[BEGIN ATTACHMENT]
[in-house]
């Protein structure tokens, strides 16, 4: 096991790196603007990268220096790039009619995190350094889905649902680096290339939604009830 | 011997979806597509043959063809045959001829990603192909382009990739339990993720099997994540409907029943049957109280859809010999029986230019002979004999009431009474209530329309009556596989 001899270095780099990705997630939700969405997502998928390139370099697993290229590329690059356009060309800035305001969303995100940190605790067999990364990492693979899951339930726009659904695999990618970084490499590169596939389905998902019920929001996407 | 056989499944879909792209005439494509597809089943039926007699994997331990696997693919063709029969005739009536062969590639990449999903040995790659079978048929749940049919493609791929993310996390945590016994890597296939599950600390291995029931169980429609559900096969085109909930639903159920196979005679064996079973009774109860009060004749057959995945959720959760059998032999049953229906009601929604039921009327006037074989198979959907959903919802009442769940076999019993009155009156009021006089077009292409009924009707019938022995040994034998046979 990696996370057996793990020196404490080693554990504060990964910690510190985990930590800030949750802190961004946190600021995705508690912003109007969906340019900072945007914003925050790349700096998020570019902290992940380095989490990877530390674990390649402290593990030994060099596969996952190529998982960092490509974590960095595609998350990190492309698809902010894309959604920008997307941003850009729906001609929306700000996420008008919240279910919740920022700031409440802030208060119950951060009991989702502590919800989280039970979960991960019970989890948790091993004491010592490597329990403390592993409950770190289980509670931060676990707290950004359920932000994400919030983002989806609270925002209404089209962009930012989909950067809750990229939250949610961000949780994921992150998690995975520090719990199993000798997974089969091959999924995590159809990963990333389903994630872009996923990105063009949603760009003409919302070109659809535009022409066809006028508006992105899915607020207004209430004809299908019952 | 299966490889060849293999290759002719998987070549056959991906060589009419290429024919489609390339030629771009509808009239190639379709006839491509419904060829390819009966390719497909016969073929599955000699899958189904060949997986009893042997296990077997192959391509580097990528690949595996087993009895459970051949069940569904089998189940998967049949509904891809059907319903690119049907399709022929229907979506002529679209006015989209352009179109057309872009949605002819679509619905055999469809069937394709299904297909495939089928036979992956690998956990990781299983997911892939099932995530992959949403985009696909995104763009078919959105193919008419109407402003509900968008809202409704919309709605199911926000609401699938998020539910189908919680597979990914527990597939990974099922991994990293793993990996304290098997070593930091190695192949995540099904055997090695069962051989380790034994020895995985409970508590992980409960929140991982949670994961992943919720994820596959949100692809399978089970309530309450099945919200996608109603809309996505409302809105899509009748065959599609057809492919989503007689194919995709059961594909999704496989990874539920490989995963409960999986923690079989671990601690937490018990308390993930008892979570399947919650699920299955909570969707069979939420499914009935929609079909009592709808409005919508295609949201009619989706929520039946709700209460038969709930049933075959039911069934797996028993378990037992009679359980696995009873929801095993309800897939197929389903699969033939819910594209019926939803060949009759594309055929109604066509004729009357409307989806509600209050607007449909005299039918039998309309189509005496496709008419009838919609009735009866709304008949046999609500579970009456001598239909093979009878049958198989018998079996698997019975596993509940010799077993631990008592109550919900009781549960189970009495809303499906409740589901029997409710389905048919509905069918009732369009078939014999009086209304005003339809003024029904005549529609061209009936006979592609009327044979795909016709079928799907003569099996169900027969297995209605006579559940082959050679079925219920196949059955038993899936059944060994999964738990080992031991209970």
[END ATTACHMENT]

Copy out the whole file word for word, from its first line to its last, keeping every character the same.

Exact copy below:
[in-house]
């Protein structure tokens, strides 16, 4: 096991790196603007990268220096790039009619995190350094889905649902680096290339939604009830 | 011997979806597509043959063809045959001829990603192909382009990739339990993720099997994540409907029943049957109280859809010999029986230019002979004999009431009474209530329309009556596989 001899270095780099990705997630939700969405997502998928390139370099697993290229590329690059356009060309800035305001969303995100940190605790067999990364990492693979899951339930726009659904695999990618970084490499590169596939389905998902019920929001996407 | 056989499944879909792209005439494509597809089943039926007699994997331990696997693919063709029969005739009536062969590639990449999903040995790659079978048929749940049919493609791929993310996390945590016994890597296939599950600390291995029931169980429609559900096969085109909930639903159920196979005679064996079973009774109860009060004749057959995945959720959760059998032999049953229906009601929604039921009327006037074989198979959907959903919802009442769940076999019993009155009156009021006089077009292409009924009707019938022995040994034998046979 990696996370057996793990020196404490080693554990504060990964910690510190985990930590800030949750802190961004946190600021995705508690912003109007969906340019900072945007914003925050790349700096998020570019902290992940380095989490990877530390674990390649402290593990030994060099596969996952190529998982960092490509974590960095595609998350990190492309698809902010894309959604920008997307941003850009729906001609929306700000996420008008919240279910919740920022700031409440802030208060119950951060009991989702502590919800989280039970979960991960019970989890948790091993004491010592490597329990403390592993409950770190289980509670931060676990707290950004359920932000994400919030983002989806609270925002209404089209962009930012989909950067809750990229939250949610961000949780994921992150998690995975520090719990199993000798997974089969091959999924995590159809990963990333389903994630872009996923990105063009949603760009003409919302070109659809535009022409066809006028508006992105899915607020207004209430004809299908019952 | 299966490889060849293999290759002719998987070549056959991906060589009419290429024919489609390339030629771009509808009239190639379709006839491509419904060829390819009966390719497909016969073929599955000699899958189904060949997986009893042997296990077997192959391509580097990528690949595996087993009895459970051949069940569904089998189940998967049949509904891809059907319903690119049907399709022929229907979506002529679209006015989209352009179109057309872009949605002819679509619905055999469809069937394709299904297909495939089928036979992956690998956990990781299983997911892939099932995530992959949403985009696909995104763009078919959105193919008419109407402003509900968008809202409704919309709605199911926000609401699938998020539910189908919680597979990914527990597939990974099922991994990293793993990996304290098997070593930091190695192949995540099904055997090695069962051989380790034994020895995985409970508590992980409960929140991982949670994961992943919720994820596959949100692809399978089970309530309450099945919200996608109603809309996505409302809105899509009748065959599609057809492919989503007689194919995709059961594909999704496989990874539920490989995963409960999986923690079989671990601690937490018990308390993930008892979570399947919650699920299955909570969707069979939420499914009935929609079909009592709808409005919508295609949201009619989706929520039946709700209460038969709930049933075959039911069934797996028993378990037992009679359980696995009873929801095993309800897939197929389903699969033939819910594209019926939803060949009759594309055929109604066509004729009357409307989806509600209050607007449909005299039918039998309309189509005496496709008419009838919609009735009866709304008949046999609500579970009456001598239909093979009878049958198989018998079996698997019975596993509940010799077993631990008592109550919900009781549960189970009495809303499906409740589901029997409710389905048919509905069918009732369009078939014999009086209304005003339809003024029904005549529609061209009936006979592609009327044979795909016709079928799907003569099996169900027969297995209605006579559940082959050679079925219920196949059955038993899936059944060994999964738990080992031991209970």